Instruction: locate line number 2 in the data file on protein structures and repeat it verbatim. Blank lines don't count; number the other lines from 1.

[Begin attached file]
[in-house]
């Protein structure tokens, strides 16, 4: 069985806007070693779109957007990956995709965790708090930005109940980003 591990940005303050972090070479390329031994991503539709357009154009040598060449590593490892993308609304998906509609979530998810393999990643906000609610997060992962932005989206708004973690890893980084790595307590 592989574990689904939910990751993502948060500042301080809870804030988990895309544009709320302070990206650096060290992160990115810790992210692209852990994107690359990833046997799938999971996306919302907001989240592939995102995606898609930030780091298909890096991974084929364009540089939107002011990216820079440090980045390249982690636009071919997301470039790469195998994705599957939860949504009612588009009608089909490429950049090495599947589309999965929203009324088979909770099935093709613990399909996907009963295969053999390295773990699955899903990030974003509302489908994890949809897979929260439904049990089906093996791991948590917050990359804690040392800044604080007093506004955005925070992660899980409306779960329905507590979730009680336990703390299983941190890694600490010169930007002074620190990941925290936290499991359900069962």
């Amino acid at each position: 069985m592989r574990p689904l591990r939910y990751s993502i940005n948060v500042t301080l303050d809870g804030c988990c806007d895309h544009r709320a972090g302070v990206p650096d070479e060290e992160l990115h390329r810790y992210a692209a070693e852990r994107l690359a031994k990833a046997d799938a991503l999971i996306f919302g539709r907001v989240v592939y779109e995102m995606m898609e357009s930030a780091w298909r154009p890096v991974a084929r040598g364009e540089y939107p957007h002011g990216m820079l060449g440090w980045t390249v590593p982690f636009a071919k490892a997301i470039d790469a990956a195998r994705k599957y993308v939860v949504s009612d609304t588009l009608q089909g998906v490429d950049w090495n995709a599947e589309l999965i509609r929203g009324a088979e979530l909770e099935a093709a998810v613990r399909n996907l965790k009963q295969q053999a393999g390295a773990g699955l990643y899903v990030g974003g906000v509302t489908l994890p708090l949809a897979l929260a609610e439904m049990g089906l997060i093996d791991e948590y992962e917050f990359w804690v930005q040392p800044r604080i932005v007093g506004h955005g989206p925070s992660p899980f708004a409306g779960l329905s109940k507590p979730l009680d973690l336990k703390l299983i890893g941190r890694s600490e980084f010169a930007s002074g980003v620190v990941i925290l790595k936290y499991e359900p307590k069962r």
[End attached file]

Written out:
């Protein structure tokens, strides 16, 4: 069985806007070693779109957007990956995709965790708090930005109940980003 591990940005303050972090070479390329031994991503539709357009154009040598060449590593490892993308609304998906509609979530998810393999990643906000609610997060992962932005989206708004973690890893980084790595307590 592989574990689904939910990751993502948060500042301080809870804030988990895309544009709320302070990206650096060290992160990115810790992210692209852990994107690359990833046997799938999971996306919302907001989240592939995102995606898609930030780091298909890096991974084929364009540089939107002011990216820079440090980045390249982690636009071919997301470039790469195998994705599957939860949504009612588009009608089909490429950049090495599947589309999965929203009324088979909770099935093709613990399909996907009963295969053999390295773990699955899903990030974003509302489908994890949809897979929260439904049990089906093996791991948590917050990359804690040392800044604080007093506004955005925070992660899980409306779960329905507590979730009680336990703390299983941190890694600490010169930007002074620190990941925290936290499991359900069962």